October 30, 2012 by Lyn
Friday, October 24, 2003
“Come on, kids. Time to go visit Mama Arna.”
Jaya checked her make-up in the mirror and checked the stack of luggage for every last emergency item, checked her shoes to be sure they looked nice and the kids to be sure all four of them were still dressed, ready, and please, please, still sleepy.
She checked to be sure she’d e-mailed the nanny and told her they’d be out of town, checked her shirt to be sure it didn’t have baby vomit on it, and gathered the kids before they started waking again.
When she’d left Addergoole, Jamian, always more comfortable male, had planned on enrolling in college that way. However, he’d found quickly that a boy in his early twenties with four children under school age in tow got far too much attention, most of it negative. A girl the same age, while she merited attention, normally wouldn’t be hassled by the authorities about it.
So, at least until Arna graduated and he could point at a female figure in the kids’ lives, girl it was. Tya and Mags had been more than willing to give make-up tips, and Shiva liked to give “being a tomboy” tips. Phelen, much to Jaya’s surprise, had the best child-rearing advice, and Manira, great advice on being Daeva.
It was early in the morning – still night, really – so the kids were at their most pliant. She got all of them buckled in, got the music playing something soothing to all five of them, and had been on the road for an hour before Dominique began to stir.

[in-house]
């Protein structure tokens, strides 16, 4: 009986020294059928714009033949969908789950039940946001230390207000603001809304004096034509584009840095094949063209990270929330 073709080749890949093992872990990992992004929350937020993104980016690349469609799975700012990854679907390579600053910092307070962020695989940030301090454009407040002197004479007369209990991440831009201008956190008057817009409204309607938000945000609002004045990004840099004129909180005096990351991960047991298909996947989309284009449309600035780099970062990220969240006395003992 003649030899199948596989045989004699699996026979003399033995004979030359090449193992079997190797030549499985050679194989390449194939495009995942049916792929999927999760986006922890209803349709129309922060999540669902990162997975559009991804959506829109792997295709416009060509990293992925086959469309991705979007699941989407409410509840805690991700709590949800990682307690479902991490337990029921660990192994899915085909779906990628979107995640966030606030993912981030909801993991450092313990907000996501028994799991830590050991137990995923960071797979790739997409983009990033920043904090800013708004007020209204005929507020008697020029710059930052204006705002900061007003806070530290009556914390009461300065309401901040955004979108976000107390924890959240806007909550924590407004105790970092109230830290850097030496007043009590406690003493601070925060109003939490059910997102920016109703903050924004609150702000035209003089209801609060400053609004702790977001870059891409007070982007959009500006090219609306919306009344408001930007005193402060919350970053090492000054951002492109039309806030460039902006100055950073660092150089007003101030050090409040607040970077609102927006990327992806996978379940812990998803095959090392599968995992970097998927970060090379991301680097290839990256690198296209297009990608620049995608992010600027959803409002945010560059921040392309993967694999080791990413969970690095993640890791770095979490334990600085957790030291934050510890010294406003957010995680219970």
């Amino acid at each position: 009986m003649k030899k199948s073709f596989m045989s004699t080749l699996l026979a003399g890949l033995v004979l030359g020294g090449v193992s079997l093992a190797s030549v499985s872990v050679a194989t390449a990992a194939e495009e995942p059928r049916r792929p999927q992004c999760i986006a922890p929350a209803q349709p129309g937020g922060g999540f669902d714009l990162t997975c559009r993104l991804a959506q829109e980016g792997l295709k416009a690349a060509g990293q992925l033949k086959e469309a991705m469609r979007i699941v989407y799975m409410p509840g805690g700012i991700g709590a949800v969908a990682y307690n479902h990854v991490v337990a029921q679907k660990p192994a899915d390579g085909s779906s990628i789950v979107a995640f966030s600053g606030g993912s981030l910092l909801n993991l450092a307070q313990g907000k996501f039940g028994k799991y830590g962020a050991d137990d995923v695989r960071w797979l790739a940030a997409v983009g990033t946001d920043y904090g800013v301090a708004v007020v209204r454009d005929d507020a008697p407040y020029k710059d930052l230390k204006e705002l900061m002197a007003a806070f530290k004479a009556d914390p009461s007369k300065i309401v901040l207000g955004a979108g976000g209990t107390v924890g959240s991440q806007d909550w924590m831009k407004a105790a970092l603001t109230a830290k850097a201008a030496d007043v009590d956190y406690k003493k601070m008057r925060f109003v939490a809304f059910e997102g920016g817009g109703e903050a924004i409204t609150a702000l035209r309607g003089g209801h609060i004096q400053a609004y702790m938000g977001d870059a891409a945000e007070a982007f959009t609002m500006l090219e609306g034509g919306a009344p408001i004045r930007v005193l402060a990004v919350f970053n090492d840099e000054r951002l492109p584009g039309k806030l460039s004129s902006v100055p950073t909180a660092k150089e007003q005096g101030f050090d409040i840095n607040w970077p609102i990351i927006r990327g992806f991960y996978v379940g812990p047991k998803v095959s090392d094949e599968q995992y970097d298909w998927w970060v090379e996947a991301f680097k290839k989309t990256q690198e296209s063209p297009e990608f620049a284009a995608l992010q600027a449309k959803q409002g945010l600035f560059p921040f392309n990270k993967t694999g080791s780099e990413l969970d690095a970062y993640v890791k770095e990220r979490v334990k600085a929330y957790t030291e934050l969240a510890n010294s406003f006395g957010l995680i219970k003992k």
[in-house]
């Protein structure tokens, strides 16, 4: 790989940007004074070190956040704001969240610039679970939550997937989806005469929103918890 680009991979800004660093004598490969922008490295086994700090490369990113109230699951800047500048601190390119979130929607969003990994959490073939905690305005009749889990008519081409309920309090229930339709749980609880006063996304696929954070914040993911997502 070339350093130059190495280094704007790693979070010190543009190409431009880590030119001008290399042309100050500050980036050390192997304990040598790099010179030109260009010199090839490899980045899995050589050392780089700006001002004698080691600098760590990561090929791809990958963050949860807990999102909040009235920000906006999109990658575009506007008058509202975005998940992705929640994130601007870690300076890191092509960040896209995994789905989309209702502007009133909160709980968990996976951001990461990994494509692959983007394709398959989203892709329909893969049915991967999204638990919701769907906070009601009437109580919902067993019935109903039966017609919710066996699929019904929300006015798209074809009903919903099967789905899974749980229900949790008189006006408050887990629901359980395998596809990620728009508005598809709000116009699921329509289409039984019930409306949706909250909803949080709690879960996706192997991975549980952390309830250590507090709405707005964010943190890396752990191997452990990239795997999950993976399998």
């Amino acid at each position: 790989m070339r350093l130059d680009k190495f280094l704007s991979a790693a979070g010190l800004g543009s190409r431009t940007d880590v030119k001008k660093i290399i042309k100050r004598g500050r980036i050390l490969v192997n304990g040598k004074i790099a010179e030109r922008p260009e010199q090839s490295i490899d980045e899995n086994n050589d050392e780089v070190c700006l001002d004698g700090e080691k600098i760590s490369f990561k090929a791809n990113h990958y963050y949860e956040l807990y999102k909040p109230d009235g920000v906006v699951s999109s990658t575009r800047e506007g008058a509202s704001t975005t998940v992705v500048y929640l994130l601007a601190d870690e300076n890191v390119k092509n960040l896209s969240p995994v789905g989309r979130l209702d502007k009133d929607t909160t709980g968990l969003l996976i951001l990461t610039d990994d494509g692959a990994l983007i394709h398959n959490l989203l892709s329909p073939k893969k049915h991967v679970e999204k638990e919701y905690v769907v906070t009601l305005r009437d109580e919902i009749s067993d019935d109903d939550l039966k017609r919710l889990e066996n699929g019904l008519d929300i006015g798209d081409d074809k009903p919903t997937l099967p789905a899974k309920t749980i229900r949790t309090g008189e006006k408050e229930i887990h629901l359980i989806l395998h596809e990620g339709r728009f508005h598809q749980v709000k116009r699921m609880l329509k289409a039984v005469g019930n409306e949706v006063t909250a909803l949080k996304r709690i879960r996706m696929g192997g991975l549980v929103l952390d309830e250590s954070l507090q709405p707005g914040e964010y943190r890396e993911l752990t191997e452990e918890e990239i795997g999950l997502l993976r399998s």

They had had debates, not just she and Arna, but she and DJ, Maureen, Manira, most of the mothers in the Village, over her years as a parent in Addergoole, about the ethics of using Workings on your children, and which were all right and which weren’t. In the end, Jaya was pretty sure they all went by the same ruler – they did what they had to, when things were tough, and tried to never get carried away.
Tonight, she murmured a very quiet Working to put Dominique back to sleep, making sure it was a pleasant, restful nap without nightmares. They’d be more pleasant for “Mama Arna” if they’d gotten a full night of sleep, and the car ride would go quicker without squirming children everywhere.
The college Jamian-Jaya had enrolled in was a little over four hours away from Addergoole – further than was comfortable, which meant he’d remember to give Arna room to grow without him, but close enough that when something came up, he could stop in. This time, it had been a note from Regine and Professor VanderLinden.
We are experiencing some difficulties in the school; if you were planning on visiting Arnbjörg in the near future, your particular expertise would be appreciated. We would, of course, compensate you for your time.
Director Regine Avonmorea
Professor Mike VanderLinden
Compensate him for his time. She glanced at the kids in the rear-view mirror. They’d compensated him for the kids, too, and he’d asked, when Regine was showing him the bank accounts set up in his names, if Ty had gotten checks as well.
Regine hadn’t wanted to answer that. Then again, Regine had appeared displeased when Jamian took custody of both twins.